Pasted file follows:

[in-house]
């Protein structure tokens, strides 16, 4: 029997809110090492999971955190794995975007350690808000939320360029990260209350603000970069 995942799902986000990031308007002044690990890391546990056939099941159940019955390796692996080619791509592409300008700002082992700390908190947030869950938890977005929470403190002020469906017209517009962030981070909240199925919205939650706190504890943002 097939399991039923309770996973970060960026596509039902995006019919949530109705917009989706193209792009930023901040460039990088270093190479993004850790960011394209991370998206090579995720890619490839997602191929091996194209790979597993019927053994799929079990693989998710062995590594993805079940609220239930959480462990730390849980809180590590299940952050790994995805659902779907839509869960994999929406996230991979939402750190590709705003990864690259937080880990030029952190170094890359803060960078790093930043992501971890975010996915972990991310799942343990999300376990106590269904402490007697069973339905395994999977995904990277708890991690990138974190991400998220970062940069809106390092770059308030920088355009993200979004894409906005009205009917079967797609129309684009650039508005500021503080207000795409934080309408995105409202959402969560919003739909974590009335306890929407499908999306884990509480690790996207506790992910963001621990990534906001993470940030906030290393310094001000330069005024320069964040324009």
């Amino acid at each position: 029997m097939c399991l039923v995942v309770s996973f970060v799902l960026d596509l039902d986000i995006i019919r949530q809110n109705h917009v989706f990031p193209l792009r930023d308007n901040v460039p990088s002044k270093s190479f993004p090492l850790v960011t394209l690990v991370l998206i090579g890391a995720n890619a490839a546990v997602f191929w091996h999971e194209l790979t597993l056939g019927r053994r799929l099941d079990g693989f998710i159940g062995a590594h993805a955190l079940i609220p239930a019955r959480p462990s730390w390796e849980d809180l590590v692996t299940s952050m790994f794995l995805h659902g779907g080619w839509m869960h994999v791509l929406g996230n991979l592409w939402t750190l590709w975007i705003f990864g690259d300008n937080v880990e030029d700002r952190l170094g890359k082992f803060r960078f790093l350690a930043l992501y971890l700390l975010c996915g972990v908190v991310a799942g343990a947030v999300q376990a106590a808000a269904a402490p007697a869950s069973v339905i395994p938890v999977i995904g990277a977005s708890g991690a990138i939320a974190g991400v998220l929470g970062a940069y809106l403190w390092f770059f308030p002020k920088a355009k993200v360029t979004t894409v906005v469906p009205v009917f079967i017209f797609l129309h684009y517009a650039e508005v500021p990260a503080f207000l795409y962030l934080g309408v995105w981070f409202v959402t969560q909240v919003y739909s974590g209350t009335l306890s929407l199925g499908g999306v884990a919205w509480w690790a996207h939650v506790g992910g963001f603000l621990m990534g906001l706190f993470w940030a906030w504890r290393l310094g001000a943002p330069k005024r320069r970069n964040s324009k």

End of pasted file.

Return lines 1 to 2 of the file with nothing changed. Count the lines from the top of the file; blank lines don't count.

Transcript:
[in-house]
């Protein structure tokens, strides 16, 4: 029997809110090492999971955190794995975007350690808000939320360029990260209350603000970069 995942799902986000990031308007002044690990890391546990056939099941159940019955390796692996080619791509592409300008700002082992700390908190947030869950938890977005929470403190002020469906017209517009962030981070909240199925919205939650706190504890943002 097939399991039923309770996973970060960026596509039902995006019919949530109705917009989706193209792009930023901040460039990088270093190479993004850790960011394209991370998206090579995720890619490839997602191929091996194209790979597993019927053994799929079990693989998710062995590594993805079940609220239930959480462990730390849980809180590590299940952050790994995805659902779907839509869960994999929406996230991979939402750190590709705003990864690259937080880990030029952190170094890359803060960078790093930043992501971890975010996915972990991310799942343990999300376990106590269904402490007697069973339905395994999977995904990277708890991690990138974190991400998220970062940069809106390092770059308030920088355009993200979004894409906005009205009917079967797609129309684009650039508005500021503080207000795409934080309408995105409202959402969560919003739909974590009335306890929407499908999306884990509480690790996207506790992910963001621990990534906001993470940030906030290393310094001000330069005024320069964040324009």